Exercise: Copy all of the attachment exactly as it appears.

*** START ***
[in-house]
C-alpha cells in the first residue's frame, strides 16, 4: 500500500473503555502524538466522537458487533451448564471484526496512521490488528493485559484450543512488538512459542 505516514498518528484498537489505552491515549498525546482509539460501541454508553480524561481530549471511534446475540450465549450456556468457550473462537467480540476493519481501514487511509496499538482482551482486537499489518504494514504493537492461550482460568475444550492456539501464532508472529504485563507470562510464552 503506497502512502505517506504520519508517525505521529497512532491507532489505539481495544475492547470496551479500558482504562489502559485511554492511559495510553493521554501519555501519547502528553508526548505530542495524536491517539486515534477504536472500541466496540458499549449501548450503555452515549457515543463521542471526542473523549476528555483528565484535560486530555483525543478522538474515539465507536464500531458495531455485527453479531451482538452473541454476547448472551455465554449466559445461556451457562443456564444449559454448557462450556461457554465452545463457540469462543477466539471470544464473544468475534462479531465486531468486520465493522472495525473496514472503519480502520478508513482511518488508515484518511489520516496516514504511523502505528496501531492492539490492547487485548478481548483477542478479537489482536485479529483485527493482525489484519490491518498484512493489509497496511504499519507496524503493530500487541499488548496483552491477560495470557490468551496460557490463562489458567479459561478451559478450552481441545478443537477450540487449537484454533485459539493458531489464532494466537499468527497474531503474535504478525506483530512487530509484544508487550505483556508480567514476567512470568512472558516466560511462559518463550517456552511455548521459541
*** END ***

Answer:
[in-house]
C-alpha cells in the first residue's frame, strides 16, 4: 500500500473503555502524538466522537458487533451448564471484526496512521490488528493485559484450543512488538512459542 505516514498518528484498537489505552491515549498525546482509539460501541454508553480524561481530549471511534446475540450465549450456556468457550473462537467480540476493519481501514487511509496499538482482551482486537499489518504494514504493537492461550482460568475444550492456539501464532508472529504485563507470562510464552 503506497502512502505517506504520519508517525505521529497512532491507532489505539481495544475492547470496551479500558482504562489502559485511554492511559495510553493521554501519555501519547502528553508526548505530542495524536491517539486515534477504536472500541466496540458499549449501548450503555452515549457515543463521542471526542473523549476528555483528565484535560486530555483525543478522538474515539465507536464500531458495531455485527453479531451482538452473541454476547448472551455465554449466559445461556451457562443456564444449559454448557462450556461457554465452545463457540469462543477466539471470544464473544468475534462479531465486531468486520465493522472495525473496514472503519480502520478508513482511518488508515484518511489520516496516514504511523502505528496501531492492539490492547487485548478481548483477542478479537489482536485479529483485527493482525489484519490491518498484512493489509497496511504499519507496524503493530500487541499488548496483552491477560495470557490468551496460557490463562489458567479459561478451559478450552481441545478443537477450540487449537484454533485459539493458531489464532494466537499468527497474531503474535504478525506483530512487530509484544508487550505483556508480567514476567512470568512472558516466560511462559518463550517456552511455548521459541